• A rewritten application launcher with default 'flat' structure, i.e. all applications are presented in one big scrolling grid of icons, though as I explained here, it's easy enough to make new folders, including one called 'trash' (or similar), somewhere to put all the apps you don't think you'll even need - this significantly reduces the amount of vertical scrolling needed. There's an option to switch the icons to alphabetic order, or to quick match/search the list, but happily your original order is also remembered so that you can switch back at any time. Newly installed applications are now marked with a red asterisk until they've been opened for the first time.
    • An application can be 'added to the homescreen' from the main app menu, by long pressing its icon.
    • The bottom softkeys and (optional) bottom toolbar are replaced with a single toolbar comprising up to four icons (Back/Exit, Custom 1, Custom 2, and Menu). This, for most applications, in theory, gives the UI a flatter hierarchy, with less use of menus and with more direct interaction.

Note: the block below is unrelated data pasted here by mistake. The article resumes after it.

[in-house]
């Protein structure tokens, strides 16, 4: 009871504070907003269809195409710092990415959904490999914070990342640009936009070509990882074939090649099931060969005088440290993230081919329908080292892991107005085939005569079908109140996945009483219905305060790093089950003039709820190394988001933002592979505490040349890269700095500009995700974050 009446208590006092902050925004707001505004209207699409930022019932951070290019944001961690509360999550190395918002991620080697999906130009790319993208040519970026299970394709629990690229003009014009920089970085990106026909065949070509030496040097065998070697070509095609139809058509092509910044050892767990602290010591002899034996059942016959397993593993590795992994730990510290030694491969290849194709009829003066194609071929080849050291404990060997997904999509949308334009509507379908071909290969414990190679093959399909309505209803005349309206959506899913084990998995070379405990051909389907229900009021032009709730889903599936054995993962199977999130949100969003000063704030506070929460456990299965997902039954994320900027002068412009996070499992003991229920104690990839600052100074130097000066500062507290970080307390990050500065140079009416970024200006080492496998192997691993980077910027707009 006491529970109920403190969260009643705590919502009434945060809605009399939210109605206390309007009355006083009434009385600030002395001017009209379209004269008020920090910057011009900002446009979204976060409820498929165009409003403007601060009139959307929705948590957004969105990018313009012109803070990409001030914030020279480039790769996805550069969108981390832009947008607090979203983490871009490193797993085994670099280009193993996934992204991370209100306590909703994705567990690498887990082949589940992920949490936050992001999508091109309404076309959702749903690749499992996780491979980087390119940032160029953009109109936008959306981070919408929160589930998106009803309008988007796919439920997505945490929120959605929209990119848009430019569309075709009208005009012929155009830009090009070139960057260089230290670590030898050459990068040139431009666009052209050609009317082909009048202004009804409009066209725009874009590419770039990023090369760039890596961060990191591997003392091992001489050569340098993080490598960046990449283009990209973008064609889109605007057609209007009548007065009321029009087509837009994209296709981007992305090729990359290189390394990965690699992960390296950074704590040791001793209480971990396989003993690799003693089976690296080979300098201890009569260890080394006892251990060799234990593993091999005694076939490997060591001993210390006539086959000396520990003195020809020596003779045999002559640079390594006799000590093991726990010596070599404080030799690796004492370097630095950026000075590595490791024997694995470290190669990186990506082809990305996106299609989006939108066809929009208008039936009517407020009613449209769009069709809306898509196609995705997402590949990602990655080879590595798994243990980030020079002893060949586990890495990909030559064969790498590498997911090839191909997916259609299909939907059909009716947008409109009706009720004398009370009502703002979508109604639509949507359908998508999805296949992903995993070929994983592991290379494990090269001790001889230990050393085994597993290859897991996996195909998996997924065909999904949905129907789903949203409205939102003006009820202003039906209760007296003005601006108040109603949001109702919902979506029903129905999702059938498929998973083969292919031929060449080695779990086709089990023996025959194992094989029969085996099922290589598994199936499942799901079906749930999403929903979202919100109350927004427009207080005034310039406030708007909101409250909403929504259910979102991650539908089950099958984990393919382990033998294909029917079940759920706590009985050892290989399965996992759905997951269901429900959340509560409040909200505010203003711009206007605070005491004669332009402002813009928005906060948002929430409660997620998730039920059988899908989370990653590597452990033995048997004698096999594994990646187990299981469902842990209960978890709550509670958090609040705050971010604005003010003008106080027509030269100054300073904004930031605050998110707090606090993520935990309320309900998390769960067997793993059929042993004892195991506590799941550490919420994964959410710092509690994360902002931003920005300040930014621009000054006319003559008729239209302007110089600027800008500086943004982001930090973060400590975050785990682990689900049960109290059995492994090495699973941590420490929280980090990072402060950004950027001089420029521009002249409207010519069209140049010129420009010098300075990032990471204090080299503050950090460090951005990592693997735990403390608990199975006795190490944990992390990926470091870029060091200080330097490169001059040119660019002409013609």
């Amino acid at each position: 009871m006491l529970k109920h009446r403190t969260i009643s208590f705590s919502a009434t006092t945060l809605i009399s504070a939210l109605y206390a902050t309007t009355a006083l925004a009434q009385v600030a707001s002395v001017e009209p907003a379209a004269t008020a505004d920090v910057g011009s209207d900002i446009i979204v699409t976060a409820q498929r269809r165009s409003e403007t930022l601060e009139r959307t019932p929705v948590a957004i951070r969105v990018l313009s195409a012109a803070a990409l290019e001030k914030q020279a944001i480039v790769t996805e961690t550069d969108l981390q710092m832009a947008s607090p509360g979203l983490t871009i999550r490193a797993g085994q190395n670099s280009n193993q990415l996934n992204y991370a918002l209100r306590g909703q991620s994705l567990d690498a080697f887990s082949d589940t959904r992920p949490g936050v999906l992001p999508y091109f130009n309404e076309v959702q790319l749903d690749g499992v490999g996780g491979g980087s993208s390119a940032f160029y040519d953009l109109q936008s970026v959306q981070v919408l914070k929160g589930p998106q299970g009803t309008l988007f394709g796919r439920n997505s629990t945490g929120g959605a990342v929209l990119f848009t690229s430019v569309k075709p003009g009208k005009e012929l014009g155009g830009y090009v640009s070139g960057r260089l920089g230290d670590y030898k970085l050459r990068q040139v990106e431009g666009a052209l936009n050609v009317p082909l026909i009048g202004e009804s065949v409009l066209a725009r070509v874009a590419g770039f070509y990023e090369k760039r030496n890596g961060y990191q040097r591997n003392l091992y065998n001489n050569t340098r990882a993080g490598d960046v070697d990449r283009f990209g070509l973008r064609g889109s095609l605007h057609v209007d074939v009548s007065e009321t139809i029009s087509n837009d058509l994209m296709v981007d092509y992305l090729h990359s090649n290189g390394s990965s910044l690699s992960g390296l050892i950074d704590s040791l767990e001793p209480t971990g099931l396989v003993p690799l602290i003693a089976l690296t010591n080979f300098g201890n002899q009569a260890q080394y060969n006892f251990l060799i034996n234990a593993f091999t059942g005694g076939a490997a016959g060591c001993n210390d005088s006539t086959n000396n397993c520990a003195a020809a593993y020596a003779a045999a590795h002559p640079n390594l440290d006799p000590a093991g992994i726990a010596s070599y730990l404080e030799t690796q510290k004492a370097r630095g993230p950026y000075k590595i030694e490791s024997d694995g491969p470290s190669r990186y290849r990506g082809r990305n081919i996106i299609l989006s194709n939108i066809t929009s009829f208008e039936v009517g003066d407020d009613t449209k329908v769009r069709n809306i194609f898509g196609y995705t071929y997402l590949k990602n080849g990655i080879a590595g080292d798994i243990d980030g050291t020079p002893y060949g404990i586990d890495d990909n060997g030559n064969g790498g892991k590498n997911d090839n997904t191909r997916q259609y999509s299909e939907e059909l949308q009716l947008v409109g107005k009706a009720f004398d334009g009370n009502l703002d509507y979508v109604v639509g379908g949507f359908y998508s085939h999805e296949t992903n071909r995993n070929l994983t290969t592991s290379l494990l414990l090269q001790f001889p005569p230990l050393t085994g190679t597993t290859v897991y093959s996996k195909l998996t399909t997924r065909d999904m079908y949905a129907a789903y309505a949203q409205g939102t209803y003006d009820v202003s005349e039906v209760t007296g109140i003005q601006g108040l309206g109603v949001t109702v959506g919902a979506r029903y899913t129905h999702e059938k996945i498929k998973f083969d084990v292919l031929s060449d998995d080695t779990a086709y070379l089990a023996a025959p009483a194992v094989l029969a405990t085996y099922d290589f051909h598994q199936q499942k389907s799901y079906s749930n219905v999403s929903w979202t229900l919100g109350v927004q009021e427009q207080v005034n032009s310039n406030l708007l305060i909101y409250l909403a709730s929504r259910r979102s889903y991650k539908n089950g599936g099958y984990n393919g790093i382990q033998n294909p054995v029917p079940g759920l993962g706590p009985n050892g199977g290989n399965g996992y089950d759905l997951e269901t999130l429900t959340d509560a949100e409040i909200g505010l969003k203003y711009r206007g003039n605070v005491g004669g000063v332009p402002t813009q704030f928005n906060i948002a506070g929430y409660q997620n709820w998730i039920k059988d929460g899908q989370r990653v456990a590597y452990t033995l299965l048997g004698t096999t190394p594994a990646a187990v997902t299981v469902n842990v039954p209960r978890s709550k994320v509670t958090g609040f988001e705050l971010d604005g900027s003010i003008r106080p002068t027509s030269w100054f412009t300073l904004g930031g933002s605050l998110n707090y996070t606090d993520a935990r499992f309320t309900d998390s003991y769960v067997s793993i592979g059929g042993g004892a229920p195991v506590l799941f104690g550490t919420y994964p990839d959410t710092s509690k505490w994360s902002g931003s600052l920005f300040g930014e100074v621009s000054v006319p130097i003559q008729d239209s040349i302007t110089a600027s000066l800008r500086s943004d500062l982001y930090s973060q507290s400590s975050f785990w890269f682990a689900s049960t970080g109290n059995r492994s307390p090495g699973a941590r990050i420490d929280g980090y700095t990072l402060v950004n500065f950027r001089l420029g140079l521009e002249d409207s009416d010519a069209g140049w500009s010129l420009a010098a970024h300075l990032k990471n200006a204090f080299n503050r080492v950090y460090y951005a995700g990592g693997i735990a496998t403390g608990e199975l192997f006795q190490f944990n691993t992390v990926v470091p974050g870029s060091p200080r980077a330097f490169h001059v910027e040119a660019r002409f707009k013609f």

• Improvements to the lock screen, which will now have information about missed calls, messages and emails. The lock screen also now supports a transparency effect, showing the underlying homescreen wallpaper.
    • Update to Web, with numerous optimisations and easy access to multiple windows through a permanent toolbar icon. Like desktop browsers, Web keeps track of your 'Most visited pages' and this can be set as your 'homepage' if needed. A long press and drag on web page text now pops up a 'Copy' option, for copying text to the system clipboard.
    • Update to Music Player, with a 'floating track list' in the album art 'cover flow' view.
    • Update to Camera, showing the new, streamlined UI that featured in the Beta Labs N8 Camera update. Although functionality is the same, far less taps are needed to get to the majority of settings and functions. Note also that the 'Close-up' mode for the N8 video capture (i.e. with continuous auto-focus) is also included, so no need to install that as well.